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Table of Contents   
ORIGINAL ARTICLE  
Year : 2015  |  Volume : 18  |  Issue : 4  |  Page : 292-296
Microstructure of cryogenically treated martensitic shape memory nickel-titanium alloy


1 Department of Restorative Dental Sciences, College of Dentistry, Jazan Universtiy, Jazan, Kingdom of Saudi Arabia
2 Department of Conservative Dentistry and Endodontics, Faculty of Dental Sciences, Sri Ramachandra University, Chennai, Tamil Nadu, India
3 Department of Mechanical Engineering, Velammal Engineering College, Chennai, Tamil Nadu, India
4 Department of Production Technology, MIT Campus, Anna University, Chennai, Tamil Nadu, India

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Date of Submission27-Feb-2015
Date of Decision19-Apr-2015
Date of Acceptance28-May-2015
Date of Web Publication1-Jul-2015
 

   Abstract 

Context: Recent introduction of shape memory (SM) nickel-titanium (NiTi) alloy into endodontics is a major breakthrough. Although the flexibility of these instruments was enhanced, fracture of rotary endodontic instruments during instrumentation is an important challenge for the operator. Implementation of supplementary manufacturing methods that would improve the fatigue life of the instrument is desirable.
Aim: The purpose of this study was to investigate the role of dry cryogenic treatment (CT) conditions on the microstructure of martensitic SM NiTi alloy.
Materials and Methods: Experiments were conducted on Ni-51 wt% Ti-49 wt% SM alloy. Five cylindrical specimens and five sheet specimens were subjected to different CT conditions: Deep CT (DCT) 24 group: −185°C; 24 h, DCT 6 group: −185°C; 6 h, shallow CT (SCT) 24 group: −80°C, 24 h, SCT 6 group: −80°C, 6 h and control group. Microstructure of surface was observed on cylindrical specimens with an optical microscope and scanning electron microscope at different magnifications. Subsurface structure was analyzed on sheet specimens using X-ray diffraction (XRD).
Results: Microstructures of all SM NiTi specimens had equiaxed grains (approximately 25 μm) with well-defined boundaries and precipitates. XRD patterns of cryogenically treated specimens revealed accentuation of austenite and martensite peaks. The volume of martensite and its crystallite size was relatively more in DCT 24 specimen.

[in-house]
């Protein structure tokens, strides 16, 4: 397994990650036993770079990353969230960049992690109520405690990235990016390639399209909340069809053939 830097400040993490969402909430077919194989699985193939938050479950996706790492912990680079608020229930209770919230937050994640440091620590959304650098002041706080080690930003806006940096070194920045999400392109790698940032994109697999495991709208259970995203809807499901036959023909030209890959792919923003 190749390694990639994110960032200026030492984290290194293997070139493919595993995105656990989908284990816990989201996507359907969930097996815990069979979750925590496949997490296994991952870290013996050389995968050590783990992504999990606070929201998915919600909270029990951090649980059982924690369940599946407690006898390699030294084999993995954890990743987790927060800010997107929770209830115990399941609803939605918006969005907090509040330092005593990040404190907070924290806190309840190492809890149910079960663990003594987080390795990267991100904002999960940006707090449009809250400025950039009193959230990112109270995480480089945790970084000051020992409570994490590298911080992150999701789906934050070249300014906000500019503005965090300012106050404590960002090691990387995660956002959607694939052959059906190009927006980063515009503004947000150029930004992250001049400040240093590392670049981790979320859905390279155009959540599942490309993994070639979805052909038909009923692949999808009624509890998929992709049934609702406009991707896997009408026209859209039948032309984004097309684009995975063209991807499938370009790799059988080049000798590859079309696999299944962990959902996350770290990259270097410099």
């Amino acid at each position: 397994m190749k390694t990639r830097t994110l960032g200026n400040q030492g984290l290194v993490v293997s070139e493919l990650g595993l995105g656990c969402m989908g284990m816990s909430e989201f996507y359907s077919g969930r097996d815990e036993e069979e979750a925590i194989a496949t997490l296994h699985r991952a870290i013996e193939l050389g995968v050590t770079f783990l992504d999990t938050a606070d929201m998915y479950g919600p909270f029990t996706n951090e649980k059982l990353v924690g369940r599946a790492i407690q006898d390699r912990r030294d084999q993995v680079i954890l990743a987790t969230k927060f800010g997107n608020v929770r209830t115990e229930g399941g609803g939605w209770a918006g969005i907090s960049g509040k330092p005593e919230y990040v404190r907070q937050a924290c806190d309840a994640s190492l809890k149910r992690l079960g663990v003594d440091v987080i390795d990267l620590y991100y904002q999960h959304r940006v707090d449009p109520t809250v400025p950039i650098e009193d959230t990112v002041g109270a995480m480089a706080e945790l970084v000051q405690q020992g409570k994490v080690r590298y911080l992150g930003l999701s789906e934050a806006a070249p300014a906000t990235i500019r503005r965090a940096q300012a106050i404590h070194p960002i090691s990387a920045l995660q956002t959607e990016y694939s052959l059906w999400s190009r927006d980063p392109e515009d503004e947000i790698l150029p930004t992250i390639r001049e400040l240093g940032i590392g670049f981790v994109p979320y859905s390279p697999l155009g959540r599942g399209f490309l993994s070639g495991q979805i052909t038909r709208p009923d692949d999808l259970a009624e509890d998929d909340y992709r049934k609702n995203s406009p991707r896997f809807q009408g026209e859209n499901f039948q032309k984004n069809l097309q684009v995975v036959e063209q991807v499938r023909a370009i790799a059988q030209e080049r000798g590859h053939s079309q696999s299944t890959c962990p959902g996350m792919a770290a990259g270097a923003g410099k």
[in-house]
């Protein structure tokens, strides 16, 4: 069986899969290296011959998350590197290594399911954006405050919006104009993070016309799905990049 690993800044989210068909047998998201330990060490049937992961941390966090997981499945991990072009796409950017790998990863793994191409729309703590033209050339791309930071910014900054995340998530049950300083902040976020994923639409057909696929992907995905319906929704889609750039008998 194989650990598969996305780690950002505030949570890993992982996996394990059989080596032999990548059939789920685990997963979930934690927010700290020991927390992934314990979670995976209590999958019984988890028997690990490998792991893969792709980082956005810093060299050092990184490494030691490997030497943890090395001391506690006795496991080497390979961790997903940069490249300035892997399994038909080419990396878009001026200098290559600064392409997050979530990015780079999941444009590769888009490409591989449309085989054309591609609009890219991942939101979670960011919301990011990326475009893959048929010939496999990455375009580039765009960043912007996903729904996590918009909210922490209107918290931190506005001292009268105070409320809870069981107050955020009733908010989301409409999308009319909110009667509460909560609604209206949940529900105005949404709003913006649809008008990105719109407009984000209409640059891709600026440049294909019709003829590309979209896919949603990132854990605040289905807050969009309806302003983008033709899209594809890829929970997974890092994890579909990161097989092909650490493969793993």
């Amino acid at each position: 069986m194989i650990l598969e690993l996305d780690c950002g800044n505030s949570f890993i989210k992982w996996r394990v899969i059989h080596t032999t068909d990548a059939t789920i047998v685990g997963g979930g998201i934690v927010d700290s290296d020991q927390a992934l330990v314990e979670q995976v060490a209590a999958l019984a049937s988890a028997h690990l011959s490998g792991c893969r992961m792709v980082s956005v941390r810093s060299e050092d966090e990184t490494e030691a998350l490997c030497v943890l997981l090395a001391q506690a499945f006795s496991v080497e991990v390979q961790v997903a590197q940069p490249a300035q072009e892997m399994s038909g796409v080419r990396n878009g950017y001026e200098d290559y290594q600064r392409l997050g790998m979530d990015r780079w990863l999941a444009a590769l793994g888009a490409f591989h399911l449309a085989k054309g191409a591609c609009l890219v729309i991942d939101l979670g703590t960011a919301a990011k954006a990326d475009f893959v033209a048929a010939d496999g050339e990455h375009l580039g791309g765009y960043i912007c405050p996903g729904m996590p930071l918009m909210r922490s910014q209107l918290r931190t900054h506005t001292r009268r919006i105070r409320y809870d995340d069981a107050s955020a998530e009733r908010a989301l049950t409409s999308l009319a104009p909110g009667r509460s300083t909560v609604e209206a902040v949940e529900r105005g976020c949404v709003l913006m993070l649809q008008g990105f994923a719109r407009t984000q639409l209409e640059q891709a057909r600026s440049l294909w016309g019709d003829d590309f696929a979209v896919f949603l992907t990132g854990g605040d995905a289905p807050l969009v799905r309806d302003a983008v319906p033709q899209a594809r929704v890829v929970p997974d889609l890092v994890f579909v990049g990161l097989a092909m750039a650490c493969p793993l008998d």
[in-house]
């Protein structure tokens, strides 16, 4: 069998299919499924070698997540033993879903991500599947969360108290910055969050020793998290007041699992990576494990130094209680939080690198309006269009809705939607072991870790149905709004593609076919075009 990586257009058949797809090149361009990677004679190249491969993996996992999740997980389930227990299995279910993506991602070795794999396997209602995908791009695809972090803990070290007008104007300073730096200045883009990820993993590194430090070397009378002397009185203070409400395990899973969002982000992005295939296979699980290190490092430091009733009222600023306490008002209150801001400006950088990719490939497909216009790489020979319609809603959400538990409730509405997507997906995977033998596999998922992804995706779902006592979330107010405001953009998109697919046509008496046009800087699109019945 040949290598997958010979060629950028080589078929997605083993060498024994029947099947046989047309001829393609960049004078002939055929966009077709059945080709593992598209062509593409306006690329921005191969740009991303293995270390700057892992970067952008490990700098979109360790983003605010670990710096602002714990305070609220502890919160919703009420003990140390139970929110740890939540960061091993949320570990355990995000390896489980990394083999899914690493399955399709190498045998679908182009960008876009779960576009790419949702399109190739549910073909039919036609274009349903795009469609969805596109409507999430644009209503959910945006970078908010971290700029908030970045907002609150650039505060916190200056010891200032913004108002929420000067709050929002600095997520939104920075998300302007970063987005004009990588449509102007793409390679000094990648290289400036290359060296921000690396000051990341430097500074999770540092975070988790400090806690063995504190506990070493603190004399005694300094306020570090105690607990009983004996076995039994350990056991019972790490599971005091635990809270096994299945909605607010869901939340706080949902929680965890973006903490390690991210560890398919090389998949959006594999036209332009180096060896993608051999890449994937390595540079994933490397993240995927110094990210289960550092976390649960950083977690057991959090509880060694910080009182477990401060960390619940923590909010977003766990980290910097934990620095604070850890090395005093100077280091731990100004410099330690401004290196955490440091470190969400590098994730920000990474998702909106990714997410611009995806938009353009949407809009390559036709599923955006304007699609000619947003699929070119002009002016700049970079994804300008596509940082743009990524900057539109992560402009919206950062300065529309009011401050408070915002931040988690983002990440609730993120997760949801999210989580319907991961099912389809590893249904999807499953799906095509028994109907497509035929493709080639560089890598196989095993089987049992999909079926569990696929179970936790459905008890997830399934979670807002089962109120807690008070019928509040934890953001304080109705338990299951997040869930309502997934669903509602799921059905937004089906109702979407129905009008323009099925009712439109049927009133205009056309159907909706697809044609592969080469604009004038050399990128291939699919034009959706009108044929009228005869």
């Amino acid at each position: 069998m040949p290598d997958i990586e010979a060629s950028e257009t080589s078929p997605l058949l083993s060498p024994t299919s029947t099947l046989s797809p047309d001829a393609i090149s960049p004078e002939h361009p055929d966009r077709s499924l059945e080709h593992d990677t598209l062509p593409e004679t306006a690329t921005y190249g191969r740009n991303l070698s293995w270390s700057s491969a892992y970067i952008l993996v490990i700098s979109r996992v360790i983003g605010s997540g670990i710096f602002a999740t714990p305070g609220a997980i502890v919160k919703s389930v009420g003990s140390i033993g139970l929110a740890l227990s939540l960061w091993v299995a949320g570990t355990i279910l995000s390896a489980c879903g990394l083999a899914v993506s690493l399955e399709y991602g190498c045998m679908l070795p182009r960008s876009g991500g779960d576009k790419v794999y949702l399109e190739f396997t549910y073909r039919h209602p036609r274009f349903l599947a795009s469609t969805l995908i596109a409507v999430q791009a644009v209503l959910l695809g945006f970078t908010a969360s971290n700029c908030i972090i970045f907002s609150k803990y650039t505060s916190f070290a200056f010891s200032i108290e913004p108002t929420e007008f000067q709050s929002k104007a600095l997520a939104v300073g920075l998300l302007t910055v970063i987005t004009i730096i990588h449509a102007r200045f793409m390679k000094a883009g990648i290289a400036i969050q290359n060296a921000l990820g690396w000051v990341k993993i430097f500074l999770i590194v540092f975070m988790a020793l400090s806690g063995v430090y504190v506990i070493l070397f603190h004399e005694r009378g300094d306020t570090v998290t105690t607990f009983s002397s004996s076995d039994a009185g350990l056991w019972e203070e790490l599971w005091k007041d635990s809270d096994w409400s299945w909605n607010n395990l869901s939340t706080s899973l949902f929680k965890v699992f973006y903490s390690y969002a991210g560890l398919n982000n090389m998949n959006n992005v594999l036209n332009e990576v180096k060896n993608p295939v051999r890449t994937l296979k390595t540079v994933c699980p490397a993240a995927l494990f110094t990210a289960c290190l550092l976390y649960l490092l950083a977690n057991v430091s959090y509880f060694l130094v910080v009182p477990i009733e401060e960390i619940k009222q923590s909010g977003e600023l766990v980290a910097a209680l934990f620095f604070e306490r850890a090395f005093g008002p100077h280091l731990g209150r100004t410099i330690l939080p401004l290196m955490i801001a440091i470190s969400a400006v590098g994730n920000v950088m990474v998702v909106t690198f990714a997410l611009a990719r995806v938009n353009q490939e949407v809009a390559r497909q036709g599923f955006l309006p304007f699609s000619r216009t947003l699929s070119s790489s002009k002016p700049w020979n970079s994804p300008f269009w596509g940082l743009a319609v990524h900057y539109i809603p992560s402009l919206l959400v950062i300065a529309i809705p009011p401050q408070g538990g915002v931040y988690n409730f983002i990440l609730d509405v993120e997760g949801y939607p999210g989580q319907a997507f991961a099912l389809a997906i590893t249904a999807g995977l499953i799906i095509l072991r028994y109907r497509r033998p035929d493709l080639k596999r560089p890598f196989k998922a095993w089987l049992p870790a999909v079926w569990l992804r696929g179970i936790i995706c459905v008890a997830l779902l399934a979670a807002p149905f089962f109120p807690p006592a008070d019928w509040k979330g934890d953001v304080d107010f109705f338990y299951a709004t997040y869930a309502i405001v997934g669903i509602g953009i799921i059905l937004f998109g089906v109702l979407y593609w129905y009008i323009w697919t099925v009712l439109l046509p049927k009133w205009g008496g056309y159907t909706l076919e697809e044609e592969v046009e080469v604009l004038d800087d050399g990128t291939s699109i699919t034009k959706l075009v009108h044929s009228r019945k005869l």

Conclusions: DCT with 24 h soaking period increases the martensite content of the SM NiTi alloy without altering the grain size.

Keywords: Cryogenic treatment; microstructure; nickel-titanium; R-phase; shape memory

How to cite this article:
Vinothkumar TS, Kandaswamy D, Prabhakaran G, Rajadurai A. Microstructure of cryogenically treated martensitic shape memory nickel-titanium alloy. J Conserv Dent 2015;18:292-6

How to cite this URL:
Vinothkumar TS, Kandaswamy D, Prabhakaran G, Rajadurai A. Microstructure of cryogenically treated martensitic shape memory nickel-titanium alloy. J Conserv Dent [serial online] 2015 [cited 2021 May 17];18:292-6. Available from: https://www.jcd.org.in/text.asp?2015/18/4/292/159727

   Introduction Top


The introduction of martensitic shape memory (SM) nickel-titanium (NiTi) alloy in the manufacturing of rotary endodontic instruments has led to relative increase in their flexibility, cutting efficiency and cyclic fatigue resistance. [1],[2],[3] These alloys were popularly termed as M-wire, CM-wire (controlled memory) and thermal memory wire by different manufacturers. [2] The unique nature of the martensitic SM alloy is the presence of stable martensite phase at body temperature. [4] As the austenite is relatively more rigid, [2] the martensitic NiTi instruments deform easily during root canal instrumentation. They remain in the deformed state even after the withdrawal of stress due to the absence of conventional stress-induced martensitic transformation as observed in superelastic (SE) NiTi alloys. [5]